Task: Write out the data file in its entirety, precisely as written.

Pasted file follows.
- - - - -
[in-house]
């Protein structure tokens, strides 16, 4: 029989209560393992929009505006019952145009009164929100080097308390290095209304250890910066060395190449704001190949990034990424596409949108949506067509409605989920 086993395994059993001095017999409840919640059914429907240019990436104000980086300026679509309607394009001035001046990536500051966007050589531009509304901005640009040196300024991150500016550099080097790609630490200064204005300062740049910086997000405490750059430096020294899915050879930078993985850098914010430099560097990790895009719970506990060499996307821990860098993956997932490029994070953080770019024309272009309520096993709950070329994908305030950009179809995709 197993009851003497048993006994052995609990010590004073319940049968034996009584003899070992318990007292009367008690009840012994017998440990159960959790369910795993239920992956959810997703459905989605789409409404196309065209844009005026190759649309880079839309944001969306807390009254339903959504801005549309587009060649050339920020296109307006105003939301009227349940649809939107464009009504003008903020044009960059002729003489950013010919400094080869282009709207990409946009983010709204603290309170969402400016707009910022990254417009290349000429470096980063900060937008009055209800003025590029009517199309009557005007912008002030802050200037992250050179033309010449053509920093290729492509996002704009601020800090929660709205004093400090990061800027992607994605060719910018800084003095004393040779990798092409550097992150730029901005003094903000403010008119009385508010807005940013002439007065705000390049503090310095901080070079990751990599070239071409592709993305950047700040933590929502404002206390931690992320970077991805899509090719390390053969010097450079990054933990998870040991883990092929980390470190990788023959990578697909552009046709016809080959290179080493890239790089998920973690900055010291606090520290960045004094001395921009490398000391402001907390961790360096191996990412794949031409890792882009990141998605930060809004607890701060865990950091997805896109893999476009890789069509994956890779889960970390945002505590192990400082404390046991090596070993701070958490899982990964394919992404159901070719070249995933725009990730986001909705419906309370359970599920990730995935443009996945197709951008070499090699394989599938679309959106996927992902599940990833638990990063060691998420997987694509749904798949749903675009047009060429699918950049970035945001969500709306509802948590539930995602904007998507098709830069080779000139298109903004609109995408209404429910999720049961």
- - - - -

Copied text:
[in-house]
């Protein structure tokens, strides 16, 4: 029989209560393992929009505006019952145009009164929100080097308390290095209304250890910066060395190449704001190949990034990424596409949108949506067509409605989920 086993395994059993001095017999409840919640059914429907240019990436104000980086300026679509309607394009001035001046990536500051966007050589531009509304901005640009040196300024991150500016550099080097790609630490200064204005300062740049910086997000405490750059430096020294899915050879930078993985850098914010430099560097990790895009719970506990060499996307821990860098993956997932490029994070953080770019024309272009309520096993709950070329994908305030950009179809995709 197993009851003497048993006994052995609990010590004073319940049968034996009584003899070992318990007292009367008690009840012994017998440990159960959790369910795993239920992956959810997703459905989605789409409404196309065209844009005026190759649309880079839309944001969306807390009254339903959504801005549309587009060649050339920020296109307006105003939301009227349940649809939107464009009504003008903020044009960059002729003489950013010919400094080869282009709207990409946009983010709204603290309170969402400016707009910022990254417009290349000429470096980063900060937008009055209800003025590029009517199309009557005007912008002030802050200037992250050179033309010449053509920093290729492509996002704009601020800090929660709205004093400090990061800027992607994605060719910018800084003095004393040779990798092409550097992150730029901005003094903000403010008119009385508010807005940013002439007065705000390049503090310095901080070079990751990599070239071409592709993305950047700040933590929502404002206390931690992320970077991805899509090719390390053969010097450079990054933990998870040991883990092929980390470190990788023959990578697909552009046709016809080959290179080493890239790089998920973690900055010291606090520290960045004094001395921009490398000391402001907390961790360096191996990412794949031409890792882009990141998605930060809004607890701060865990950091997805896109893999476009890789069509994956890779889960970390945002505590192990400082404390046991090596070993701070958490899982990964394919992404159901070719070249995933725009990730986001909705419906309370359970599920990730995935443009996945197709951008070499090699394989599938679309959106996927992902599940990833638990990063060691998420997987694509749904798949749903675009047009060429699918950049970035945001969500709306509802948590539930995602904007998507098709830069080779000139298109903004609109995408209404429910999720049961």